Equally tragic and triumphant, the soon to be published novel “Dreams of My Mothers: A Story of Love Transcendent” describes the journey of an adopted Korean-American boy and his relationship with both his birth mother and his adopted mother. The novel — to be published in March — is based on the true story of author and University alumnus Joel. L. A. Peterson.
The story begins in 1963 post-civil war Korea, where a young and destitute Korean woman gives birth to an illegitimate son, for which she is marginalized. When her son is disfigured in a sudden accident, the mother realizes she will never be able to provide the life she wants for him and she decides on adoption. Halfway across the world, an American mother struggles with the premature birth of her child, and ultimately answers an appeal for adoptive parents in her church magazine.
“Dreams of My Mothers” recalls the true story of two mothers’ extraordinary love for the young boy who united them. These two women prove motherly love can truly transcend any type of distance — physical or cultural. A story of bravery, sacrifice, hardship and hope, this novel is sure to captivate readers, particularly those who have had experience with adoption.
In an interview with The Cavalier Daily, author Joel Peterson described his own life experiences, which directly translate into the novel. Peterson said he found his experience with the “small niche” of international adoption was one major reason he wrote the novel.
“Within that small niche, you have the strongest and closely and most powerfully held human themes and emotions … identity, family, culture, motherhood, loss and gaining of children,” he said. “It really captures all the most strong themes of human existence.”
Peterson credits his mothers — especially his adopted mother — with teaching him the important life lessons which allowed him to make the most out of his life.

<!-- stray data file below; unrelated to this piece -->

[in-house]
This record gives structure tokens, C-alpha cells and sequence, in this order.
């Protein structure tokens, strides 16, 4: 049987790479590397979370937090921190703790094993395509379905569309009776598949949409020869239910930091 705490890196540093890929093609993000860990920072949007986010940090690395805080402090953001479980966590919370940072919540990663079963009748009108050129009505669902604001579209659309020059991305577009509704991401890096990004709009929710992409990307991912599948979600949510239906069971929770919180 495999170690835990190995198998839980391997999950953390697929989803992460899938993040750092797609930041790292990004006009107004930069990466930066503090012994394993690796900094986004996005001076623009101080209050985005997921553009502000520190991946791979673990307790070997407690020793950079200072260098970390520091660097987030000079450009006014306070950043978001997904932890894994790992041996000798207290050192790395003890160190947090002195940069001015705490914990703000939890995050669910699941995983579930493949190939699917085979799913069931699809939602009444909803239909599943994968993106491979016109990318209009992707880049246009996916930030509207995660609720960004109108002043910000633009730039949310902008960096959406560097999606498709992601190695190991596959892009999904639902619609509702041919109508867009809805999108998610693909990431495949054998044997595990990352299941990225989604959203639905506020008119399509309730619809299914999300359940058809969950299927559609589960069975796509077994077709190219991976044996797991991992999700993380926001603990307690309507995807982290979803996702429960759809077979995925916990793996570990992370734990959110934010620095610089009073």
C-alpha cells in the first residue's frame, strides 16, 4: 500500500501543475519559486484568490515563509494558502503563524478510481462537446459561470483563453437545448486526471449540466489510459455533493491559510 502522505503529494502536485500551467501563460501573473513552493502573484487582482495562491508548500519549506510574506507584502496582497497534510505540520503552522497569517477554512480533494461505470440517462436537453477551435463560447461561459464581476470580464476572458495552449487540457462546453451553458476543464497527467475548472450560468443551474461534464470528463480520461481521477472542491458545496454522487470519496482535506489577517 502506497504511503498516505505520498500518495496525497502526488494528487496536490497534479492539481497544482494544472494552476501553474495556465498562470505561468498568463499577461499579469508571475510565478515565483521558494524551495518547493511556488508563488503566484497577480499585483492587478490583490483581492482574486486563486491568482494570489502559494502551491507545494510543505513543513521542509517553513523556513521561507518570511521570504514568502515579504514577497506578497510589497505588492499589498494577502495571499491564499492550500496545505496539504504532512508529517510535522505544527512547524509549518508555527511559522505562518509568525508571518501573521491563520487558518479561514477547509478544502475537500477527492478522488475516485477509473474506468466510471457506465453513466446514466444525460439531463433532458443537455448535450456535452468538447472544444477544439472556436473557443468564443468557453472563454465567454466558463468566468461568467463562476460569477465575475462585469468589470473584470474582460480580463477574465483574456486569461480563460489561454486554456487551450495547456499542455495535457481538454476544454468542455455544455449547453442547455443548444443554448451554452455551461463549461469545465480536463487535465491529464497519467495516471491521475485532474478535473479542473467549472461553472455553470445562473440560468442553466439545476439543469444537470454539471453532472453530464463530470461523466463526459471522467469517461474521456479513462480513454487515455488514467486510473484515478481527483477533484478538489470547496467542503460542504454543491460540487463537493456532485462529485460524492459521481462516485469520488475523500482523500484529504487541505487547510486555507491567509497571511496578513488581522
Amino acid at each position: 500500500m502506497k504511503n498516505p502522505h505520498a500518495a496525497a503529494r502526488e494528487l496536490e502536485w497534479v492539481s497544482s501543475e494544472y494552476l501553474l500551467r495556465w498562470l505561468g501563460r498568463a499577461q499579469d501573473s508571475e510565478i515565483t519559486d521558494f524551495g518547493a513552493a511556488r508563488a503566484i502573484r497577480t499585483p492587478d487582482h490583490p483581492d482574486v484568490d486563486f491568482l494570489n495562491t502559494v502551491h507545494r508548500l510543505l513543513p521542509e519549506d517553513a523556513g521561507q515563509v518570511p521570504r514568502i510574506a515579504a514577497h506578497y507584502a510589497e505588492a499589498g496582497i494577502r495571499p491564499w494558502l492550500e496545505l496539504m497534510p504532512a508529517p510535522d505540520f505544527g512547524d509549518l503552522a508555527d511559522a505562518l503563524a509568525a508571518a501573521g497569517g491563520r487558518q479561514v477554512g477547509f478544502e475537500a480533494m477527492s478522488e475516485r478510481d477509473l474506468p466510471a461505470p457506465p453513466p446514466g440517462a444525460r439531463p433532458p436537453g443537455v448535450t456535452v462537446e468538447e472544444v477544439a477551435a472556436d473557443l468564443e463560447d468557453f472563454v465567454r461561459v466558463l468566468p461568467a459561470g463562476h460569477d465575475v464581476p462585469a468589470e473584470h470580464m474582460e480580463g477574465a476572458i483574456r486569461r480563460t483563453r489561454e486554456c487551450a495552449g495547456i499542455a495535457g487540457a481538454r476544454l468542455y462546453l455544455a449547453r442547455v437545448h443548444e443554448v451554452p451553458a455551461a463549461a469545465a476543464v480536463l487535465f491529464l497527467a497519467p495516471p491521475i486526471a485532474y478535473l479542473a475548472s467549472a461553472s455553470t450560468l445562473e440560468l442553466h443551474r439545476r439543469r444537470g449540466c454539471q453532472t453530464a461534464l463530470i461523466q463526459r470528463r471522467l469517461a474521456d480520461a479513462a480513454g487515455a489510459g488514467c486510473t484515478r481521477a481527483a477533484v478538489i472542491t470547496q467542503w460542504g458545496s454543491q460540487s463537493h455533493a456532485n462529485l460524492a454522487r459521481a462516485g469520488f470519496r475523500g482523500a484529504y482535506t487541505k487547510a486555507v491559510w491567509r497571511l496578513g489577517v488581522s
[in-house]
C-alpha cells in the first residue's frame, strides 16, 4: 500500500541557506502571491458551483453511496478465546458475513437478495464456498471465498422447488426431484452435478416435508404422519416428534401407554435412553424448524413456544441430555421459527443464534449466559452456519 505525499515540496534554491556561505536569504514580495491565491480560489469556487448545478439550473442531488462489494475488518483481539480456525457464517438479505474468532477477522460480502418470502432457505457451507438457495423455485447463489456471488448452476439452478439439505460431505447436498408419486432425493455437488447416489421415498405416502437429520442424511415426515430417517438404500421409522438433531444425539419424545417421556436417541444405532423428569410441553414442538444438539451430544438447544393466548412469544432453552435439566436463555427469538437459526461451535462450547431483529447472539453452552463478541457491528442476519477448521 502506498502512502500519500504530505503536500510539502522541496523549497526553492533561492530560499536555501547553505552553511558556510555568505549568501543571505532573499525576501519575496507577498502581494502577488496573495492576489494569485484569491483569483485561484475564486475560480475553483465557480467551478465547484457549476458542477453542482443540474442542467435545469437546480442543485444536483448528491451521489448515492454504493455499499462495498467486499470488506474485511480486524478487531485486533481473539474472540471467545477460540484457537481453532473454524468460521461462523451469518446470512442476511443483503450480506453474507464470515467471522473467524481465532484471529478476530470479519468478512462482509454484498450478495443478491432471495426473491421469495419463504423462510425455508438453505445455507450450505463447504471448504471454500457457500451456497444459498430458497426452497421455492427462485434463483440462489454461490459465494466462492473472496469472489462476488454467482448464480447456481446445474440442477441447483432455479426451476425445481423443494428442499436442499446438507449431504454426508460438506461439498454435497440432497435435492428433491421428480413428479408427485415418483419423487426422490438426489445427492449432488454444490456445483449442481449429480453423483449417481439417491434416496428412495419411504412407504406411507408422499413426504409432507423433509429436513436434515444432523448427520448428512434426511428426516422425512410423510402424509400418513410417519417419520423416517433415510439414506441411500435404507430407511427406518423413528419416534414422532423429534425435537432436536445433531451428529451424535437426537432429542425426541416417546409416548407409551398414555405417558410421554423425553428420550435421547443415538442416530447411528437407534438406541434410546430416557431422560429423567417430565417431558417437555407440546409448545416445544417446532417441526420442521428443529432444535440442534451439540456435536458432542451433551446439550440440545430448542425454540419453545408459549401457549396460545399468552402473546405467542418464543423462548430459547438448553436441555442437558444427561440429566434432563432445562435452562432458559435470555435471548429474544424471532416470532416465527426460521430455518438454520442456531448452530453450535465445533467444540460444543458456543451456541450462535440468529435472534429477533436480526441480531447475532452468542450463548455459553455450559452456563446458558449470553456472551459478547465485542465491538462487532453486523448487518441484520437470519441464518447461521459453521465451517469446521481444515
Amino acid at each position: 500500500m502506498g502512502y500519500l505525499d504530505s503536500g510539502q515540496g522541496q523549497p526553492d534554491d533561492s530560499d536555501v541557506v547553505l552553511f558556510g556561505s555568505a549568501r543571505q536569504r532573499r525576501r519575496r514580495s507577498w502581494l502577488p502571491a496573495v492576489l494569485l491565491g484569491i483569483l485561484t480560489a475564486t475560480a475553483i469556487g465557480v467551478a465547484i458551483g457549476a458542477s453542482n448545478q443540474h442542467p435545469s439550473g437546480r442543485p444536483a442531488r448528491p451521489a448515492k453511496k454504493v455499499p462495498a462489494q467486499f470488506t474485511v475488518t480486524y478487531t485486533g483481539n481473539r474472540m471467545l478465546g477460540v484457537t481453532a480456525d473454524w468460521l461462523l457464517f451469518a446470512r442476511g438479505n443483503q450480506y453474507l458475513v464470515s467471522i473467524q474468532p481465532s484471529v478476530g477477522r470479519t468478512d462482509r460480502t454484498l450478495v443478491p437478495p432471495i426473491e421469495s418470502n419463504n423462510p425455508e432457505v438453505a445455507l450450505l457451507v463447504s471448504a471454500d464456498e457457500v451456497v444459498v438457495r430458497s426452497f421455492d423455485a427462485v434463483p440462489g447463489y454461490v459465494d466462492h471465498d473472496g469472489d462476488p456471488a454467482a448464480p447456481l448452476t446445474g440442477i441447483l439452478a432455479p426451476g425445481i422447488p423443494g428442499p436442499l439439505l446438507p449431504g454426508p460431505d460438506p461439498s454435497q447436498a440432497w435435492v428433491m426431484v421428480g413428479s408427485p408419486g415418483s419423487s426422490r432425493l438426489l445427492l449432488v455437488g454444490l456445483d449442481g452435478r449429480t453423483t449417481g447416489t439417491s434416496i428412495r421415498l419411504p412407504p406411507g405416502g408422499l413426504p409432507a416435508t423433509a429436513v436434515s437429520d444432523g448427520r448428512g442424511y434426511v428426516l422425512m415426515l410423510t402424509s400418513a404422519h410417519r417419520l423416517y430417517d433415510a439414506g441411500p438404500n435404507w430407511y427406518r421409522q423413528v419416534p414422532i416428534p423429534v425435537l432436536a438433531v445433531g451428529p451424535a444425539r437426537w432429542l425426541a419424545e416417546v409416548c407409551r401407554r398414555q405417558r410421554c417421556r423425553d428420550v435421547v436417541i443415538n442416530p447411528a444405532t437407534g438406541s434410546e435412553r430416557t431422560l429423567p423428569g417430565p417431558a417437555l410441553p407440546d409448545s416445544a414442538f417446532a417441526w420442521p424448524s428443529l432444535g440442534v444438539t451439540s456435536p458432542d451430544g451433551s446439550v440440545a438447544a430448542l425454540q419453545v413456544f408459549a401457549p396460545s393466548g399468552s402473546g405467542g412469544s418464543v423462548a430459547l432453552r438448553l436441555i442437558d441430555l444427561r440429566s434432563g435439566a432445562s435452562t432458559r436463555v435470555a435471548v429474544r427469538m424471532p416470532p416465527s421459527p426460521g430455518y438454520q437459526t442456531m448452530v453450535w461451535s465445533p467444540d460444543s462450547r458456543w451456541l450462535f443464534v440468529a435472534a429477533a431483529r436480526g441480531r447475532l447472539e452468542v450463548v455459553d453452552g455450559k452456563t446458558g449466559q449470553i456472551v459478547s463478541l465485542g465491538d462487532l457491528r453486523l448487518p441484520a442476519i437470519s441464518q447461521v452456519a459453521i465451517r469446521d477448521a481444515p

“The key thing [my adopted mother] drilled into me is that, you are what you do,” Peterson said. “To everyone else, the only thing that exists about other people is we see. What you were in the past, you can’t change. You have no ability to actually influence what you are going to do in the future. So if you are what you do, then you have to do it — now.”
Despite his mother’s positive influence, Peterson said he experienced problems as a multiracial child growing up in a predominantly white, rural Minnesota neighborhood. Even as a student at the University, Peterson felt caught between groups; he was not an international student, yet he did not feel completely American. However, he said he believes the situation has improved since college.
“America’s not a melting pot — that’s the wrong analogy,” he said. “We’re really more of a tossed salad — where we do have this unifying American dressing, that gives us a unifying element, but you really do need tomatoes and bell peppers and mushrooms, and you wouldn’t expect one to meld into the other. Most of us don’t want just a puree, we like the distinctive flavors.”
Peterson recognized the University as a part of his success story.
“I am testimony that having the fortune and opportunity to attend an institution like U.Va. … opened doors to other places,” he said.
Peterson now runs a merger and acquisition advising firm after having worked for several flagship U.S. corporations. Recently, he started an educational support service company to create true growth and systemic change within the American education system, especially among disadvantaged students.
Peterson’s story provides a strong foundation for his gripping novel. He said he hopes his book will resonate with all readers who can find solace from their own personal obstacles in the incredible and singular power of “love transcendent.”